Prehistoric man is not a good example of human health
You hear the argument all the time, from the paleo nuts, from the lactivists, from the anti-GMO crowd: Our ancient ancestors lived this way, therefore we should too. It’s a perfect example of the appeal to nature, the idea that our early ancestors, who lived in nature rather than cities with artificial lights and “frankenfood” were healthier. Or sometimes they don’t go that far, but simply imply that, since this is our natural station that’s how we should live.
But they’re wrong, and aside from the logical fallacy they mistake a simple facet of human evolution.
Briefly: the Appeal to Nature Fallacy can best be explained like this: X is natural, therefore X is good. It’s a pernicious fallacy because, when it isn’t looked at with a critical eye, it appears to be logical. We’re the only species on the planet (with the slight exception of beavers) who drastically alter our ecosystem. We wear artificial fur, we cultivate and herd other organisms to eat and use for our benefit. We live far removed from nature, in concrete cities in stolid wooden structures; in isolation from, rather than communion from nature.
That’s not natural. I don’t deny that: living in cities is not natural. No other life form does that.
But that doesn’t mean it’s bad.
The problem with calling back to our paleolithic roots is that the evidence points to this not being the optimal way to live.
Our ancestors learned fairly early on that altering nature, from making simple stone tools to building complex agrarian societies that cultivated flora and fauna to the benefit of the entire society, was more beneficial. It’s a more optimal method of survival.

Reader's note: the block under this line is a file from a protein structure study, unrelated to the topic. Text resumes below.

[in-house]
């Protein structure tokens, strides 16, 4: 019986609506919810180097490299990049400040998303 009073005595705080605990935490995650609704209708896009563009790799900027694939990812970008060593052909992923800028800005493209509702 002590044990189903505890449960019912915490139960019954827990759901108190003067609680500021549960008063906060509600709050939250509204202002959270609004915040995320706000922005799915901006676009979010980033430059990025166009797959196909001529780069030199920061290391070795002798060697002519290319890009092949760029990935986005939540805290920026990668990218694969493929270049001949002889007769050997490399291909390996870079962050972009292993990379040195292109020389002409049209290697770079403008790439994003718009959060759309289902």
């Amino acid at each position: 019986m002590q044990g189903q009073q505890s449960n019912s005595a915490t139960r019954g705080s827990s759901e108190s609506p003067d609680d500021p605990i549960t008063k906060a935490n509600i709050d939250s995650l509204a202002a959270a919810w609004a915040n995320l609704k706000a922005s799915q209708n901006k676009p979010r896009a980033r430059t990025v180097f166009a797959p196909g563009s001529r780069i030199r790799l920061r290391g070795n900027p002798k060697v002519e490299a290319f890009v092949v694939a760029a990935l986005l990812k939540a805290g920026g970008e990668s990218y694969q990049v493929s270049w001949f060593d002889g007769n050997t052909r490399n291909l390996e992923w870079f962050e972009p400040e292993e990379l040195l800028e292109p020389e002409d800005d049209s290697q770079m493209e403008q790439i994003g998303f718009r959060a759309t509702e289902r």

Its why hardly any societies on the planet are still hunter-gatherers. Even aboriginal societies cultivate land if they are able to.
The argument that we’ve evolved to live as hunter gatherers, so living like them (by eating a “paleo” diet, or using “natural remedies” or only breastfeeding) is more in tune with how we’ve evolved to live.
But evolution doesn’t work like that. We, as a species, evolved to fit a niche, that’s true. But we are also capable of fitting into other niches, such as the technically advanced society in which we find ourselves today. Furthermore, evolution doesn’t work by making a creature the best fit for a niche, only good enough.
Think of the crocodile. Mostly untouched for millions of years because it has found a niche into which it fits brilliantly. Most organisms aren’t like that, and to suppose that we humans evolved to fit into the niche of the hunter-gatherer exclusively is just plain wrong, and all the evidence supports that.
City dwellers live longer than aboriginal humans today. Infant mortality is far lower. We have better health generally, even though on certain indices, such as obesity and physical strength we underperform our potential. But we’re not dying of disease or predation as often as we were when we were hunter gatherers, or during childbirth. Instead of having to chase after our food we can buy it in the store. It’s not natural, but it’s far more beneficial for the species than the old method.
This is what baffles me about the appeal to our pre-historic roots as being best. It’s not. The evidence shows that we’re better off than we ever have been. And artificial foods, artificial clothing, artificial medicine, all of our own creation, are the main reasons why we are doing so well as a species.
We can learn a lot about ourselves by looking at our prehistoric ancestors, and even our cousins who live like that today. But that’s not a living situation I want to be in, and it’s not optimal for our health. So stop, please stop, appealing to nature. The data, the science shows that we’ve never been as unhealthy as we were before we built society.